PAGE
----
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Study: Hospitalist care raises Medicare costs

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Patients treated by hospitalists spend less time in the hospital and incur lower costs than those treated by primary care physicians, but they are more likely to be readmitted and visit the emergency department, according to a new study.

Patients treated by hospitalists spend less time in the hospital and incur lower costs than those treated by their primary care physicians (PCPs), but they are more likely to be readmitted and visit the emergency department (ED), a new study has found.

Researchers at the Sealy Center on Aging at the University of Texas Medical Branch, Galveston, studied the records of 58,000 Medicare admissions at 454 hospitals from 2001 to 2006. They found that patients seen by hospitalists averaged 0.64 fewer days in the hospital, and their charges were $282 less.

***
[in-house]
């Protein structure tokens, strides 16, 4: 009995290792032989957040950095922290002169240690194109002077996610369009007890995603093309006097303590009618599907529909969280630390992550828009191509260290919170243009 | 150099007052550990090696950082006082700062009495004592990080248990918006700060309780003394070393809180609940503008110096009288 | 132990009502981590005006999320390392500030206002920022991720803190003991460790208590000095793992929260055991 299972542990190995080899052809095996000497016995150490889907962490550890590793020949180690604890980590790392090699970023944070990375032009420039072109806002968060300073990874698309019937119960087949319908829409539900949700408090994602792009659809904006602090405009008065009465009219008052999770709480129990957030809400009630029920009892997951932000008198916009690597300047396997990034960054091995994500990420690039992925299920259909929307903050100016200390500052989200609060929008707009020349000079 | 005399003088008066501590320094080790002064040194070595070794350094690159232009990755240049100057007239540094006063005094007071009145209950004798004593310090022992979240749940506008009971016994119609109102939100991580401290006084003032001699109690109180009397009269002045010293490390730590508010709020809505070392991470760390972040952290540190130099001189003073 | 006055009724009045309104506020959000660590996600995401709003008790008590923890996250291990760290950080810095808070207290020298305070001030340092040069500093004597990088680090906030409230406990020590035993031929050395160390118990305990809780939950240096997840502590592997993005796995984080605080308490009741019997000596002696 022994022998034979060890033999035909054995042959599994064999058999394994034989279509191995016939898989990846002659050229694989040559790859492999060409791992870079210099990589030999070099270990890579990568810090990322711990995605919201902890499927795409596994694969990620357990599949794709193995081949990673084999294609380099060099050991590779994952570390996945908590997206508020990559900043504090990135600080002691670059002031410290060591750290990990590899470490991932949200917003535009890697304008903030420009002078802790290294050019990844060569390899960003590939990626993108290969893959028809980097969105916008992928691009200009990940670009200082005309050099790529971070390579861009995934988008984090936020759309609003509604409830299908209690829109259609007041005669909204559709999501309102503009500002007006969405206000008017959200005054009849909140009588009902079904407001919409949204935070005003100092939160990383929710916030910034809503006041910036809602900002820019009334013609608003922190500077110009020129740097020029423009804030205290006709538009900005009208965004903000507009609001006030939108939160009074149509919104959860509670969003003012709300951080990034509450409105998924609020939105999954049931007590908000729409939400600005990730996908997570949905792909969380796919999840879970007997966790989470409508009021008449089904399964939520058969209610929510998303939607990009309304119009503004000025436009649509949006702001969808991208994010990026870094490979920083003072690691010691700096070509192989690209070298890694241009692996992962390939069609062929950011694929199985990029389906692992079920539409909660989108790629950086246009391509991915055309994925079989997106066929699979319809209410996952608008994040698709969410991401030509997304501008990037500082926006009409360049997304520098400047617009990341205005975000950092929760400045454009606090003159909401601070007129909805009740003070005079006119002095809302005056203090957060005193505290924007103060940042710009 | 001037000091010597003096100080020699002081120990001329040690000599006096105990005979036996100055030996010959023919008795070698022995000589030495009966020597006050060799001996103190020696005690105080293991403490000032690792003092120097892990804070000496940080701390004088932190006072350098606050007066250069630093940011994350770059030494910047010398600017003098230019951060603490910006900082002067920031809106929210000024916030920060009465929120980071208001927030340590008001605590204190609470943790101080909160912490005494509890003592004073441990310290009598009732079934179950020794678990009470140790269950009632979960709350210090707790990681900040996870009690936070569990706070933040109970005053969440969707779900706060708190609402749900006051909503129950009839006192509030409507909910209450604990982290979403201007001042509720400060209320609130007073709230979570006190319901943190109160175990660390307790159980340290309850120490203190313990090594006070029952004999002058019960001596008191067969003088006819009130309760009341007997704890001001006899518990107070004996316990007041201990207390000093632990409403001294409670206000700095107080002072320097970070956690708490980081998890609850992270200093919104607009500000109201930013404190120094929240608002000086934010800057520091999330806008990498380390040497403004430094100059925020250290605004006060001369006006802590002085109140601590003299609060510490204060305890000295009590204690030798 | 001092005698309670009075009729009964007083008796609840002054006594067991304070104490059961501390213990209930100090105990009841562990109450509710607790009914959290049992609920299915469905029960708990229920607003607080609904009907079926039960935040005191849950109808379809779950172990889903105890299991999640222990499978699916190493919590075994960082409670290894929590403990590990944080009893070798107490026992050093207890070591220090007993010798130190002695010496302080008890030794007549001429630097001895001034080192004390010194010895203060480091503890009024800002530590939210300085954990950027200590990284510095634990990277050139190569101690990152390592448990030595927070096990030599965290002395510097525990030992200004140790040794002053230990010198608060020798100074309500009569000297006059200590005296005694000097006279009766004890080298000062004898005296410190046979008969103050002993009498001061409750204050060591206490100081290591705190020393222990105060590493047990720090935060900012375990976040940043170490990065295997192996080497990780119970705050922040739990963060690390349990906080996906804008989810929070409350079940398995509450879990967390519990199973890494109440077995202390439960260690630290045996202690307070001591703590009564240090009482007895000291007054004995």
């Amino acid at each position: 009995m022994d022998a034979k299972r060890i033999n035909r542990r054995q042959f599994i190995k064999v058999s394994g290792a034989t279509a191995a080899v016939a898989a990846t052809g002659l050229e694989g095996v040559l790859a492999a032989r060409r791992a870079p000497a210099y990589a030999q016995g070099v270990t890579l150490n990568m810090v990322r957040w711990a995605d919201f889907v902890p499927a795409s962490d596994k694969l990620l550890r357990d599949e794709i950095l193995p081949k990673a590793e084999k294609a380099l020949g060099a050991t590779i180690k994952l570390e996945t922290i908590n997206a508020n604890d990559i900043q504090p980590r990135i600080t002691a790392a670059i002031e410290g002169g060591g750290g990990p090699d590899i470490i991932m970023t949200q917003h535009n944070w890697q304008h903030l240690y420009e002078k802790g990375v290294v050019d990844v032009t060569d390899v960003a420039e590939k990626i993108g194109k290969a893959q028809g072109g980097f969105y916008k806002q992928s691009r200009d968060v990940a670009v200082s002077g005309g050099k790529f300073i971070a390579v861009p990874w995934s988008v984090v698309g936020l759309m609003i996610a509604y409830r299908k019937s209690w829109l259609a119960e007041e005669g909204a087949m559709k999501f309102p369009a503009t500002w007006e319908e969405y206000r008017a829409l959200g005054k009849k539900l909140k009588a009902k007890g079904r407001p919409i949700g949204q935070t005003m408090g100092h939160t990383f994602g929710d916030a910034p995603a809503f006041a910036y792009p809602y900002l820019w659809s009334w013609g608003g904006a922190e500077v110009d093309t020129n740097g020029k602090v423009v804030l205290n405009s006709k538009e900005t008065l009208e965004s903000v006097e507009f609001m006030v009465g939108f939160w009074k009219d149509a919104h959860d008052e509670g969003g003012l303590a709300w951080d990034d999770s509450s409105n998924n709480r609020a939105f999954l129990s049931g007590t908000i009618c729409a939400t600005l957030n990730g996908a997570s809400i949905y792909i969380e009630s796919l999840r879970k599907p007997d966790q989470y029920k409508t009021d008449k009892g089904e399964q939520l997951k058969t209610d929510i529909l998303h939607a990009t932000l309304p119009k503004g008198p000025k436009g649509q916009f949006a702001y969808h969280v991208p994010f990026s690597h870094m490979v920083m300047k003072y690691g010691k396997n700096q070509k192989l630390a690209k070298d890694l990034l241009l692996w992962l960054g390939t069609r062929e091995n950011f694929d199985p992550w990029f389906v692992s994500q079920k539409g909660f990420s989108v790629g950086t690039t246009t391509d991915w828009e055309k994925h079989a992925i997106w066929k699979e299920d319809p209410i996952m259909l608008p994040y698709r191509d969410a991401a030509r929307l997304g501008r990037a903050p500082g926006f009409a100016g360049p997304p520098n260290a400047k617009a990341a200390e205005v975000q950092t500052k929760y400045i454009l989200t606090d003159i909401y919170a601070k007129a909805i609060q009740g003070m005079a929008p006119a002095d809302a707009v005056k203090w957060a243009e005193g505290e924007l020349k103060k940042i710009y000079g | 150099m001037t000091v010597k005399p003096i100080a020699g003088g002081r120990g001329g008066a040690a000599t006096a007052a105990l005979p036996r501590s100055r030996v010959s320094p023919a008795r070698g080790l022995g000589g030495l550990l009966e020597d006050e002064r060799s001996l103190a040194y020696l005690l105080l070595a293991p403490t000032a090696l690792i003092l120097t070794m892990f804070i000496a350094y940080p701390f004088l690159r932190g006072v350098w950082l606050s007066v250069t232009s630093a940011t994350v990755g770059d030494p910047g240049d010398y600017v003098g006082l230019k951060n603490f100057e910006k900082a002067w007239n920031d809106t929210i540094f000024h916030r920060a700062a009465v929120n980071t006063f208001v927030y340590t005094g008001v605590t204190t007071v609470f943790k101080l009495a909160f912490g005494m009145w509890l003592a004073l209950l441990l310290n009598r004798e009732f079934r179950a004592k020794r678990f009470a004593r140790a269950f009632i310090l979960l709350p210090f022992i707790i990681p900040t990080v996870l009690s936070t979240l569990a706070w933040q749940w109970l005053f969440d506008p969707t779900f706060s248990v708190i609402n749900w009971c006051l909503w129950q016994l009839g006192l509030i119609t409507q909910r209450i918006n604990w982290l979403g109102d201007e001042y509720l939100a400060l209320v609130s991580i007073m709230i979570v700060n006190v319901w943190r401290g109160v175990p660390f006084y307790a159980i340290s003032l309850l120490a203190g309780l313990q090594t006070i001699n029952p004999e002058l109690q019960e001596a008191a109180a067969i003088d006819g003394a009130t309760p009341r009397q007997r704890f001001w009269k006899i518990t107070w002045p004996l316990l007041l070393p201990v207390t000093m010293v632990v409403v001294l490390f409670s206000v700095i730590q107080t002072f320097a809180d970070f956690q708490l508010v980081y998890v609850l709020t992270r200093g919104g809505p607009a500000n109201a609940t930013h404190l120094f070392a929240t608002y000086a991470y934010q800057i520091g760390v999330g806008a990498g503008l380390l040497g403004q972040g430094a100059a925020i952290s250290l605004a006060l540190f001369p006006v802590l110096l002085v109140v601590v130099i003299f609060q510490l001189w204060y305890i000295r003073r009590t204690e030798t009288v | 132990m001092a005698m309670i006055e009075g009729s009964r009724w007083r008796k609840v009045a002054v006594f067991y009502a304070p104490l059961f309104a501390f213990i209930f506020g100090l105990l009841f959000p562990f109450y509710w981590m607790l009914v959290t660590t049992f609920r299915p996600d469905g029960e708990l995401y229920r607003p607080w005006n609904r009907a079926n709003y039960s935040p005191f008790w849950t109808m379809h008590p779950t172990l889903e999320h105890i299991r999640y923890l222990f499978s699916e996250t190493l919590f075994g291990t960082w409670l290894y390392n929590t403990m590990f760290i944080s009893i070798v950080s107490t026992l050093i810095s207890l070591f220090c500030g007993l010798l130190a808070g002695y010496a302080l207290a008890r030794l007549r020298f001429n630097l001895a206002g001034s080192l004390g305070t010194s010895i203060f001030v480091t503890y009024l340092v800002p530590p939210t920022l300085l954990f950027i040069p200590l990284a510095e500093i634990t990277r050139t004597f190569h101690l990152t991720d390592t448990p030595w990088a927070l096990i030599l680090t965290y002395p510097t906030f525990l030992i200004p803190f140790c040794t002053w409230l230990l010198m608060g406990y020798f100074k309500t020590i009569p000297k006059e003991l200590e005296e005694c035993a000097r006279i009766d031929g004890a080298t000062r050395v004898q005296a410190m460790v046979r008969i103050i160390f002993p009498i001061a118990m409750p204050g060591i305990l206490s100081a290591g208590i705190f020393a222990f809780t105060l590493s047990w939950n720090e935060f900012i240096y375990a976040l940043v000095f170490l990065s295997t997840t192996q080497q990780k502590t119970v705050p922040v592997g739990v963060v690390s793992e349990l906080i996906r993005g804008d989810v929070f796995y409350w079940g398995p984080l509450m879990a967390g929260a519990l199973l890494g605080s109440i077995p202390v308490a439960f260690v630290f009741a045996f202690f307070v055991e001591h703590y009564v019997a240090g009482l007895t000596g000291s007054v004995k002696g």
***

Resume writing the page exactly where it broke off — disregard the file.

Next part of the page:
Medicare costs for those patients were $332 higher 30 days after discharge ($3,279 versus $2,947), however. The patients also were more likely to have an ED visit.

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© National Institute for Occupational Safety and Health